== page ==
Buhari Tasks African Traditional, Religious Leaders On Girl Child Education, Human and Drug Trafficking, Others
President Muhammadu Buhari has urged African traditional and religious leaders to assist governments in addressing girl child education, cyber-crime, human and drug trafficking, and disruptive social media challenges.
The president made the call at the Regional Conference for African Traditional and Religious Leaders on Keeping Girls in School held at NICON Luxury Hotel, Abuja, on Monday.
He said that leaders should advise and assist their respective governments on strategies for combating the challenges which constituted barriers to the continent’s stability.
“I appeal to Your Majesties to bring your influence to bear and help your governments in combating the modern day challenges we face. Globalisation in the latter part of the 20th Century and in the 21st Century has brought in its wake, huge destructive problems such as insurgency, human and drug trafficking, cyber-crimes and disruptive social media.”
“May I therefore remind Your Majesties of the important role you play; Your role is to advise and assist your governments in combating these challenges which present barriers to our continent’s stability and efforts to catch up with the rest of the world,’’ he said.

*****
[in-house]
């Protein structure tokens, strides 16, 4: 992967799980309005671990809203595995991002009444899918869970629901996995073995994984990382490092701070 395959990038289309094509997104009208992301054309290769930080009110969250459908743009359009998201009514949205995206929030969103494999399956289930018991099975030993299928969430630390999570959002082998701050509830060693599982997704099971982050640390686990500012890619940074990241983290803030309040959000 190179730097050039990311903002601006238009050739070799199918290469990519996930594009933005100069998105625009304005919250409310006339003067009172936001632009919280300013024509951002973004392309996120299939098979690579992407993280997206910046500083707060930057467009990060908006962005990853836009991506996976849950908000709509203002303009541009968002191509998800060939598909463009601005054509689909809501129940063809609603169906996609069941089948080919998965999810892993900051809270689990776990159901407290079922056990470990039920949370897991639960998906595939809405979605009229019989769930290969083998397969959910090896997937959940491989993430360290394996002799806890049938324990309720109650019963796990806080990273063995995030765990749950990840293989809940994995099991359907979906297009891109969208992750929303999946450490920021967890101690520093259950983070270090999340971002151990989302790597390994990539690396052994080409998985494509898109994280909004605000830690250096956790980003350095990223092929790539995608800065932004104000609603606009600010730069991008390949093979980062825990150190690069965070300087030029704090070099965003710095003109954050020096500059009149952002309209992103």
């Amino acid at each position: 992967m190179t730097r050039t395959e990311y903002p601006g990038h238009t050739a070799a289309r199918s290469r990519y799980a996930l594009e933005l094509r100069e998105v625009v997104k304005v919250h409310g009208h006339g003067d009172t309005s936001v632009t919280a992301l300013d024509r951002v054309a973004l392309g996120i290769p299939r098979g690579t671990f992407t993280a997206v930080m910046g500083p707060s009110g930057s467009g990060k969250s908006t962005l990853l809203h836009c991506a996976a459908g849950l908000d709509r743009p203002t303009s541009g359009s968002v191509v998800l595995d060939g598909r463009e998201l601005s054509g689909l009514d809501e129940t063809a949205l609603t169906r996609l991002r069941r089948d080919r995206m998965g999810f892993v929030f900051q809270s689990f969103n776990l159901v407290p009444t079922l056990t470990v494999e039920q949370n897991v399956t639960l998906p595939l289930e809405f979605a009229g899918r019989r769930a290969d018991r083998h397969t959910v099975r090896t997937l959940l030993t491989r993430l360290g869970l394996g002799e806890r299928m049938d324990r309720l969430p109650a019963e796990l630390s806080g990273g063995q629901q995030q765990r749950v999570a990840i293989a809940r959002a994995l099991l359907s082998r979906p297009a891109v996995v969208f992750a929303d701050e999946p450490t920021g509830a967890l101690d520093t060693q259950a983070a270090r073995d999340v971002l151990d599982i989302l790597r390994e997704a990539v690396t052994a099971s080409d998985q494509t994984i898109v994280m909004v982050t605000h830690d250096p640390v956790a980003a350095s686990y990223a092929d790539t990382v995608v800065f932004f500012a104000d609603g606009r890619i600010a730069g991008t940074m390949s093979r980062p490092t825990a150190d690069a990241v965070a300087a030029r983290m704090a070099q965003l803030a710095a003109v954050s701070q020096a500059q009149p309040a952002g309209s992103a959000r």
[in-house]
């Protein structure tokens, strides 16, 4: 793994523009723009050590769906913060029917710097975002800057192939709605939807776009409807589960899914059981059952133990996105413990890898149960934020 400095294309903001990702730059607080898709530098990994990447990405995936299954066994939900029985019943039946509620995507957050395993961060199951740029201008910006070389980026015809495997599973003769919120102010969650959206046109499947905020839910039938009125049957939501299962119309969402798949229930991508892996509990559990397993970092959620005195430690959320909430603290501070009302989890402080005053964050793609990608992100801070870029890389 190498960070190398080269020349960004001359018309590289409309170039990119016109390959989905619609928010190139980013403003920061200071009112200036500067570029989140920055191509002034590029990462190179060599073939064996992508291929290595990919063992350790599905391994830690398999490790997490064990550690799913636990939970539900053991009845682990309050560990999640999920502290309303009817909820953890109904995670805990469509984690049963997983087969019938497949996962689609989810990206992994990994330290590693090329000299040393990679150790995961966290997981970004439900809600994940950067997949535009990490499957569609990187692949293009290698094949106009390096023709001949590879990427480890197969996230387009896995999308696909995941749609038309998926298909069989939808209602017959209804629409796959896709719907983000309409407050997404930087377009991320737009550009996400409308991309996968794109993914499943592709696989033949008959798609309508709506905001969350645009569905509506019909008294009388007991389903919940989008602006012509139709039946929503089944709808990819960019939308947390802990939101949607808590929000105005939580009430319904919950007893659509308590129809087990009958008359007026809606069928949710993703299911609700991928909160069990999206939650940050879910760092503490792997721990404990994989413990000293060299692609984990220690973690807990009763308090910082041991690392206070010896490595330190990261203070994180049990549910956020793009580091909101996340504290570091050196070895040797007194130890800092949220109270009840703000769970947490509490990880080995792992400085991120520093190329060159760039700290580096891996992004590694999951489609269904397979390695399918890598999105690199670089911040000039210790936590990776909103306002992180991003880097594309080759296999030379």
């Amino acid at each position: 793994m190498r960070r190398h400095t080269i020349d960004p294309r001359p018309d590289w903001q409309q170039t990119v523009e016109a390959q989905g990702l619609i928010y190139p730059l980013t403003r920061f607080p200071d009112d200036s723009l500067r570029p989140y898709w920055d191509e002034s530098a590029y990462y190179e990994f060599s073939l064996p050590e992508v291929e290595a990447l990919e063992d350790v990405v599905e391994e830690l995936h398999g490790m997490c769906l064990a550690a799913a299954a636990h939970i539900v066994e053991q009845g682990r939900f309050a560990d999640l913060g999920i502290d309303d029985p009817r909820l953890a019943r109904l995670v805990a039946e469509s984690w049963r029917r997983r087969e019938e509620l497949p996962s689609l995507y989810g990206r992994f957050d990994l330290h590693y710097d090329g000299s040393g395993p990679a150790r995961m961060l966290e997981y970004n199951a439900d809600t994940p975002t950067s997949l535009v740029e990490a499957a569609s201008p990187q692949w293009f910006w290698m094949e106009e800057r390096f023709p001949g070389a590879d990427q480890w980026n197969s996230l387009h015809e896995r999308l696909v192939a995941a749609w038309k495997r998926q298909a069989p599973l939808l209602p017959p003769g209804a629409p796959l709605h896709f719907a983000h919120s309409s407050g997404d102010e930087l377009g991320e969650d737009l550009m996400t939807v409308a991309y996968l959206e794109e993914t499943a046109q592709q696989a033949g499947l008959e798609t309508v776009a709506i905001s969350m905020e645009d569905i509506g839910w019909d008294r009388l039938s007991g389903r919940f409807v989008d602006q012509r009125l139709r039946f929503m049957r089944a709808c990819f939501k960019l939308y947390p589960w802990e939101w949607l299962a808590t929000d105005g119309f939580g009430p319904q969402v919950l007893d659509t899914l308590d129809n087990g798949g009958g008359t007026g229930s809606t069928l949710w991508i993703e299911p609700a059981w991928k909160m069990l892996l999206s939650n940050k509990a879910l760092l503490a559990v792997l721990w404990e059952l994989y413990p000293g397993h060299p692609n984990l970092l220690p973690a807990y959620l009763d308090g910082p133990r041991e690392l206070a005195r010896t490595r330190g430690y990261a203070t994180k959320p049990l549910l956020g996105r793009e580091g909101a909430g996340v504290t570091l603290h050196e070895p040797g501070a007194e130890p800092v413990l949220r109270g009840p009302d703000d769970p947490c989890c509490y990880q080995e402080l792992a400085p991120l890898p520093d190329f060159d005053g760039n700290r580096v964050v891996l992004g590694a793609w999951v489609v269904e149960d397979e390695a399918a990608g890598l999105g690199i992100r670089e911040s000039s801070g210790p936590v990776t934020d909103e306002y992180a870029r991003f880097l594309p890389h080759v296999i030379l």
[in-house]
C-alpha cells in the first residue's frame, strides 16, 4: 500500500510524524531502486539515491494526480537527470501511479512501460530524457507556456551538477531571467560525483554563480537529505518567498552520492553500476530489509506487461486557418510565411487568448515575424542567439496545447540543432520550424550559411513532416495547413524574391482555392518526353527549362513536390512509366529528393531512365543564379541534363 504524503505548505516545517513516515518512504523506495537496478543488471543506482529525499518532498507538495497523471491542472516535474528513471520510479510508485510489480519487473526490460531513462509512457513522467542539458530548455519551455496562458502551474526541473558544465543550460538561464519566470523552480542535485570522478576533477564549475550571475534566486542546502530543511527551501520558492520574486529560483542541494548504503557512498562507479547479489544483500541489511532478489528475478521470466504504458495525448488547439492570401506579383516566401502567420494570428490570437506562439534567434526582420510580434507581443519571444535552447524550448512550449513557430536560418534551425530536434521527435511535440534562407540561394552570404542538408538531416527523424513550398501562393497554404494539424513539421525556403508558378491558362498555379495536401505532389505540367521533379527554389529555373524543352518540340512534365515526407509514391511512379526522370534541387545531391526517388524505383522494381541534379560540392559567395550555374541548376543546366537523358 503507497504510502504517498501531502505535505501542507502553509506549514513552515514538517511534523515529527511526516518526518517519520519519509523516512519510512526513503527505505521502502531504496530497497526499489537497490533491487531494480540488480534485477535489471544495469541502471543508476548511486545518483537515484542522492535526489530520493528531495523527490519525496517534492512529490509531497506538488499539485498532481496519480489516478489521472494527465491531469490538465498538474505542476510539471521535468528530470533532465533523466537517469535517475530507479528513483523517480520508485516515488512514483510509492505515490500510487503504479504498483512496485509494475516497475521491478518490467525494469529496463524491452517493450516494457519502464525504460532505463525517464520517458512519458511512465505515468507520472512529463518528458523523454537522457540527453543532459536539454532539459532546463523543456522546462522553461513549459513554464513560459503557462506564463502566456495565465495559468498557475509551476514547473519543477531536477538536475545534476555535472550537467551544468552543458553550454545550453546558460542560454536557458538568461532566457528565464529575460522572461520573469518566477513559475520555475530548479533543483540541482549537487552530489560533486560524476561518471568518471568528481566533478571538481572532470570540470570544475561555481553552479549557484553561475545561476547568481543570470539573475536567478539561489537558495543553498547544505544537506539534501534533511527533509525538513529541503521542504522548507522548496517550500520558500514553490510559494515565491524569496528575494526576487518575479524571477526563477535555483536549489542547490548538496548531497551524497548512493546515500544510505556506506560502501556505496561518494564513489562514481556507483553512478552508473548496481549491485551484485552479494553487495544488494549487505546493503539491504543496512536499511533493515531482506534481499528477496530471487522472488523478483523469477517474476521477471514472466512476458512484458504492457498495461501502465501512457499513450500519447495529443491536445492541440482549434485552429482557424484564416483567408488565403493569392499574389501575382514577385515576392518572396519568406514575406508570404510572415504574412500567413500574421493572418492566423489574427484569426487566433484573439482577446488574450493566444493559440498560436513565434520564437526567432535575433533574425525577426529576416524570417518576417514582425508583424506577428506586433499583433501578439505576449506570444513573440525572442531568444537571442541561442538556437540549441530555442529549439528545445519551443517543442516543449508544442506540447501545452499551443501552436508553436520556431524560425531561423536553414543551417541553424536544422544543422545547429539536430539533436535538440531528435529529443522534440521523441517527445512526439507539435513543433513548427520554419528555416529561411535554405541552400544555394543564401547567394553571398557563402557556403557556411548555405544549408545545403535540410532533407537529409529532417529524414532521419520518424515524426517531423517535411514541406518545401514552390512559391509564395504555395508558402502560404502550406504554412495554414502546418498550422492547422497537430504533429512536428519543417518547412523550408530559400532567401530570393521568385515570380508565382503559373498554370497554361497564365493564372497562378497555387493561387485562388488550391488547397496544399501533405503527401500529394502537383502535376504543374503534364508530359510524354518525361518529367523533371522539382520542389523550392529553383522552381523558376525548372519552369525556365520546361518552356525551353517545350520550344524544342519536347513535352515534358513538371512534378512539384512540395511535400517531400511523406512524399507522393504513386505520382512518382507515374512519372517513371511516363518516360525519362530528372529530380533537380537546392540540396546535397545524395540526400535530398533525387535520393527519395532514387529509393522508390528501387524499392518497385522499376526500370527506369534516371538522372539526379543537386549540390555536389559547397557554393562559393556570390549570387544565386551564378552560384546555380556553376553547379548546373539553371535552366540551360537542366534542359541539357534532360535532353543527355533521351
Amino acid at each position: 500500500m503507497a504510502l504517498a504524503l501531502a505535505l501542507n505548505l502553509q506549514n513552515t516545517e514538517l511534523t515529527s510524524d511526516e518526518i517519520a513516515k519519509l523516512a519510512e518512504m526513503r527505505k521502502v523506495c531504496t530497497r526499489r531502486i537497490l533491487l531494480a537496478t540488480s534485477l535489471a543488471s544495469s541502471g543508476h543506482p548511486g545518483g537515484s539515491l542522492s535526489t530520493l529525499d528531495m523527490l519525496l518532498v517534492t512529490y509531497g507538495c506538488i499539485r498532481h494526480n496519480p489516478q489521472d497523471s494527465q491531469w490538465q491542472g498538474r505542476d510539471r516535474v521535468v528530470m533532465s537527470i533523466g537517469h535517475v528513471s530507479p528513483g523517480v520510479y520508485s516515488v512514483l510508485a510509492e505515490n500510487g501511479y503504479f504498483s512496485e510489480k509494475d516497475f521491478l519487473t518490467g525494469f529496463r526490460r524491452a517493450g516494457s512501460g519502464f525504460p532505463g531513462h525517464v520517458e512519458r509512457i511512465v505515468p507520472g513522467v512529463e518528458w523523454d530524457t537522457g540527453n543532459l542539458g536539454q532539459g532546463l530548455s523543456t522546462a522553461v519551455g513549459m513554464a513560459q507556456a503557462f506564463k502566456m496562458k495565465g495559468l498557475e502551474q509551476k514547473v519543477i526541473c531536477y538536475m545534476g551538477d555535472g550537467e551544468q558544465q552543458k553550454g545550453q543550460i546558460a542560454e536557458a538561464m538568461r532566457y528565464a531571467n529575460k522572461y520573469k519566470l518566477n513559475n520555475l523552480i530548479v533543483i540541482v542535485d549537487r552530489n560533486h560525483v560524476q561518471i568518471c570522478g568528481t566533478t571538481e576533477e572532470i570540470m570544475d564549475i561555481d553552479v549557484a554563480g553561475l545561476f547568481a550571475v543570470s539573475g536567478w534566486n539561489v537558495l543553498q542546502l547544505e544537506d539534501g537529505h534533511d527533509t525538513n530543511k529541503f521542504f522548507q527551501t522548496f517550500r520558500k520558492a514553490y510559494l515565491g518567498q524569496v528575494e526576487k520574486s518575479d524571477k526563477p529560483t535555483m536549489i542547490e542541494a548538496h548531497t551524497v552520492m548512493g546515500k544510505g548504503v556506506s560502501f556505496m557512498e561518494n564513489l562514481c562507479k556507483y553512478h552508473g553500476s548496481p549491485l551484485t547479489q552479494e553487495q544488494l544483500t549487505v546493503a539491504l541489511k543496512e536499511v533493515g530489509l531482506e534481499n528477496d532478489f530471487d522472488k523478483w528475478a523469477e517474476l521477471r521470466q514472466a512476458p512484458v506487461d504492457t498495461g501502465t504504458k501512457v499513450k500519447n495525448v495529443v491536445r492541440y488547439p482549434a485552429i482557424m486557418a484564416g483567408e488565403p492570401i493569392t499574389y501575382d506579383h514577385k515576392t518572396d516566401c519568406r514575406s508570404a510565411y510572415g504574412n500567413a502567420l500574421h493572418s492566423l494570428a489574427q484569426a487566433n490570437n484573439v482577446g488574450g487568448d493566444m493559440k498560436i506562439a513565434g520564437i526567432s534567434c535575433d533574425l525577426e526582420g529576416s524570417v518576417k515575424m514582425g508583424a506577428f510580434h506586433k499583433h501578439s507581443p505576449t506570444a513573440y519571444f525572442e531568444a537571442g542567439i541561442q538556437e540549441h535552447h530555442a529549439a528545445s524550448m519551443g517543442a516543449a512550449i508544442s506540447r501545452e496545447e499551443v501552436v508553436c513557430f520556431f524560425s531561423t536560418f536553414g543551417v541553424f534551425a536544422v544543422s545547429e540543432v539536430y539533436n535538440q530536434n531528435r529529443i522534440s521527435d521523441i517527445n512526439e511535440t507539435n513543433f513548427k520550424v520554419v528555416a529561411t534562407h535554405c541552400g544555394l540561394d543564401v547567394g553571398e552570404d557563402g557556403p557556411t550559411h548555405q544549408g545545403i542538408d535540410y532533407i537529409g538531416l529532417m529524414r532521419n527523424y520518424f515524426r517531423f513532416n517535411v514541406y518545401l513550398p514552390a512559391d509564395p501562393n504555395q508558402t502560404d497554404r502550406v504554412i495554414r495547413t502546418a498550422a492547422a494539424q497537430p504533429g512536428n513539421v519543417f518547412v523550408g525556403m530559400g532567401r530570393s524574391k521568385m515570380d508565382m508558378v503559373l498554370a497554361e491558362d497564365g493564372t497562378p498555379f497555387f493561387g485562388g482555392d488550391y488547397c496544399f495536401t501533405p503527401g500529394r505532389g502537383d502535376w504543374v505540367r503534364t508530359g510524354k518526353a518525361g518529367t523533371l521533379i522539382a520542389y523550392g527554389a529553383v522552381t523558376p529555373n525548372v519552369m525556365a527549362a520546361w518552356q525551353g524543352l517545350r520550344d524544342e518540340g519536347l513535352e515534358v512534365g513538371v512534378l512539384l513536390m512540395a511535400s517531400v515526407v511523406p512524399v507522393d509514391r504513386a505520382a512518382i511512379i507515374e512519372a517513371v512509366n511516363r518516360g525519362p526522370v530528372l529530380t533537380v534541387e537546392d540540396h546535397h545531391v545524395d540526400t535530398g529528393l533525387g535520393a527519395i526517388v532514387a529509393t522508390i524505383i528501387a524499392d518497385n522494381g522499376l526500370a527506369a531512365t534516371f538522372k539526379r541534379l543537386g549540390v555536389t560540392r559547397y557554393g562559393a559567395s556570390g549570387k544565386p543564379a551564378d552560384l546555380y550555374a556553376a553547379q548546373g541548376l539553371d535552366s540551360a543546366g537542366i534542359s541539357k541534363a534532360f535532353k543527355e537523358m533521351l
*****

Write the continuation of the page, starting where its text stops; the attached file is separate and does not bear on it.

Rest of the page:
The president, who described traditional leaders as “original guardians of history, security, traditions, customs and culture’’, said they had not lost their dignity or esteem in spite of their change from “absolute monarchs to traditional leaders’’.
On educating the girl-child, Buhari called on African governments to ensure that young African girls completed a minimum of 12 years of education with all its benefits for the continent.
He said, “At the very least, by the age of 14 our girls should be literate, numerate with computer skills and preliminary training to face life in the 21st century. I very much hope all African governments will support and implement this initiative.’’
In a keynote address, United Nation’s Deputy Secretary-General, Amina Mohammed, represented by UN Deputy Special Representative for West Africa and the Sahel Region, Ruby Sandy-Rojon, emphasised the critical essence of educating the girl-child to the African economy.
Earlier in his remarks, the Sultan of Sokoto, Alhaji Sa’ad Abubakar, disclosed that the conference was organised to proffer workable strategies to girl-child education across the continent.
The conference was attended by traditional and religious leaders as well as youths from 22 African countries. (NAN)